Morning thoughts. If you write, what role does class awareness or violence play in your story-telling?


  1. Social class tends to stand out in my stories. I write fantasy and there is tension between elves, fairies and what not.

    Violence not so much.

    As far as the lashes go-if your story needs that kind of violence to get the point across then use it. If it is just gratuitous violence then tone it down.

    My mom tried to slap me once. I ducked. ahahaha
    My dad was the usual inflictor of corporal punishment in our house. I could tell you oh so many stories about that. Funny how times have changed. These days the kids would be removed from the family for what was 'common' back then.

  2. Thank you, Jai, for commenting. I agree that even if we're not aware of it, that social class shapes what we write. Your advice about what level of violence to include is just what I needed to hear. Sometimes I get carried away by history and need reminding that it's the story that drives the writing, not the history. About domestic violence, we can choose to change -- but such change is very slow. Yes, times have changed. Thank goodness!!! Beth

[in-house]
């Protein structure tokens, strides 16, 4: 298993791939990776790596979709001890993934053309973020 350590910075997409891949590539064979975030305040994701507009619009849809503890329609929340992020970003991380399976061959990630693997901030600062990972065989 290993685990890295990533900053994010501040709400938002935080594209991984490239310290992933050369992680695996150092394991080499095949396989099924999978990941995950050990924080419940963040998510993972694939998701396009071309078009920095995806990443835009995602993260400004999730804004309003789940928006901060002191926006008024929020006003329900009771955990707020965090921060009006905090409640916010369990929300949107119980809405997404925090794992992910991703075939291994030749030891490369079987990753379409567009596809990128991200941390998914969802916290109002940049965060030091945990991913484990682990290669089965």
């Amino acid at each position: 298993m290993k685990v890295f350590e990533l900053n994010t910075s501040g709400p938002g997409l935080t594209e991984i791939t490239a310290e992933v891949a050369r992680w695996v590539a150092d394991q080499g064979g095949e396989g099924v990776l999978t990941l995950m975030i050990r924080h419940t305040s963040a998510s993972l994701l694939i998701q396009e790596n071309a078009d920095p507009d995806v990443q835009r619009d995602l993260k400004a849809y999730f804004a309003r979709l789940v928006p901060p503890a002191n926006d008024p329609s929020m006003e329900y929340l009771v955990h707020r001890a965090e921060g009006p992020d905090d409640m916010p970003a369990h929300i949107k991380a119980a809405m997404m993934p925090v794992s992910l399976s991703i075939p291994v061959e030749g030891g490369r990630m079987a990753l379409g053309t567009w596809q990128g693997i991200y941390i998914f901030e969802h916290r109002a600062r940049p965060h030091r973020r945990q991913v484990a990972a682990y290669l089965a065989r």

3. Social awareness, racial prejudice, and violence are very important in my writing. Having read about such goings on in some of the historical writing you mention, having been born during World War II, and descending from southerners who came to the colonies, landed in Virginia, and made their way from there to Georgia, then Louisiana on the backs of slaves, I learned about it early on.
    Growing up in southwest Oklahoma, my personal encounters with it were numerous. From being friends with the only Jewish family in town, to watching the degradation of indigenous people, to seeing three crosses burning on the lawn of my high school, it was an education not to be found in books.